Contraindications penicillin-related allergy (rare in neonates); bacterial resistance to
ampicillin (use other antibiotics)


Admixture incompatibilities include amikacin, amiodarone,

erythromycin lactobionate, fat emulsion, fluconazole, gentamicin,
hydralazine, metoclopramide, midazolam, nicardipine, and
tobramycin; check for solution compatibility (ie, compatible with 5%
dextrose, 10% dextrose, normal saline) and terminal injection site
compatibility via Y-site administration (ie, compatible with dextrose
and amino acid solutions, fat emulsion; see Neofax, 2006)


B - Usually safe but benefits must outweigh the risks.


Rapid administration of high doses can cause seizures;

morbilliform or blotchy rash related to ampicillin infrequently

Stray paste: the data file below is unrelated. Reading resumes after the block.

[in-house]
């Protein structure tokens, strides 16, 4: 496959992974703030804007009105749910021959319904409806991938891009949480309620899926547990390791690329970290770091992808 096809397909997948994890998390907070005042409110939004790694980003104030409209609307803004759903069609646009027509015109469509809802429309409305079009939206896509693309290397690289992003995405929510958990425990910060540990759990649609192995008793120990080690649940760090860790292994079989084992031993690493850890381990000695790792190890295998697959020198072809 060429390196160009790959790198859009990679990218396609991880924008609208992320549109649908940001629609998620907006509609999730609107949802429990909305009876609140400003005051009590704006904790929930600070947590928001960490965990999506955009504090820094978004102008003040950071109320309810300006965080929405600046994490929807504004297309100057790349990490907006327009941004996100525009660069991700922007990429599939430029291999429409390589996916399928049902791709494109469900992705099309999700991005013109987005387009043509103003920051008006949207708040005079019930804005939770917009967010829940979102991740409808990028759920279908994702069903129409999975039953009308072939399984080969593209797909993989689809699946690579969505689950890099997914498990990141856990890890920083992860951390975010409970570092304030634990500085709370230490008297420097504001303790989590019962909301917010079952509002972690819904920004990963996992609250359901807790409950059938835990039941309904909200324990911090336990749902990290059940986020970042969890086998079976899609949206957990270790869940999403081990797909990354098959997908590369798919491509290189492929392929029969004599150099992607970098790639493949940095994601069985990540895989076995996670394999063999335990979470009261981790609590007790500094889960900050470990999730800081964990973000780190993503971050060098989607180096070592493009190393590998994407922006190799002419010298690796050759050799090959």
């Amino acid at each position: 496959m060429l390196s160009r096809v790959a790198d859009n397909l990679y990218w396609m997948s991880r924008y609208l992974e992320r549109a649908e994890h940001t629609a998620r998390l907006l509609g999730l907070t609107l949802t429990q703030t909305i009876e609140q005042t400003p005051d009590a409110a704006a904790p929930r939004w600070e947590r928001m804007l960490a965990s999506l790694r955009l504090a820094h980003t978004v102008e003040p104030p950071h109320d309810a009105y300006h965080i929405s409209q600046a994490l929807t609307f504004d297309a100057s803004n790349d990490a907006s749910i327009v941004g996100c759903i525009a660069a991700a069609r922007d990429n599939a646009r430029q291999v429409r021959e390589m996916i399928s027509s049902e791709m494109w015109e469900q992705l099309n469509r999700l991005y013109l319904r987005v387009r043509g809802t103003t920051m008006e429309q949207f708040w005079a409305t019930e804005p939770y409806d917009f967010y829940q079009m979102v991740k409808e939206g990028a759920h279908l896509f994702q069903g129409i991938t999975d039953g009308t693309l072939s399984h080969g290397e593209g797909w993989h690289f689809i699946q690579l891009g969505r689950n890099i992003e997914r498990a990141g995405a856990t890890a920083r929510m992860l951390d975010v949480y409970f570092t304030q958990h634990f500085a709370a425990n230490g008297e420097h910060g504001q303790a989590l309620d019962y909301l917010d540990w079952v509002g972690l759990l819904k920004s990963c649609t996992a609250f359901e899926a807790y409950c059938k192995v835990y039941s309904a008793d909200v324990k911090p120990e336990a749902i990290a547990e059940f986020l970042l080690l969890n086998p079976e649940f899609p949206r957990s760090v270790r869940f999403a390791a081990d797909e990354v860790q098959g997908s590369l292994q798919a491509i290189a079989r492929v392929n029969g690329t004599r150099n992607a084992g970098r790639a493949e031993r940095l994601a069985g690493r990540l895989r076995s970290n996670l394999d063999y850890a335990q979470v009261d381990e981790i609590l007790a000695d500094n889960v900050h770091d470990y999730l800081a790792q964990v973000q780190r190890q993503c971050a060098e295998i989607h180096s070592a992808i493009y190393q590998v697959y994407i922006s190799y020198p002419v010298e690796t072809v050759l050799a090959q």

observed (must rule out cytomegalovirus infection as cause for this
type of rash); thrush or diaper dermatitis caused by a secondary
infection with Candida species is particularly common with
ampicillin-related use; diarrhea secondary to ampicillin occurs
occasionally because of its effects on the intestinal flora of

newborns (also consider antibiotic-related colitis as a cause of

diarrhea); drug fever, serum sickness, or reduced leukocyte or
platelet numbers (caused by bone marrow suppression or
idiopathic) are rare with ampicillin
Drug Name

Penicillin G (Pfizerpen) or benzylpenicillin


Do not confuse with benzathine or procaine penicillin used only for

IM injections; it is the original antibiotic in the penicillin class.
Recommended for treatment of GBS infections. May provide
adequate coverage for Streptococcus pneumoniae when it is a
cause of early-onset bacterial infection in neonates (infrequent).
Other modified penicillins such as oxacillin or nafcillin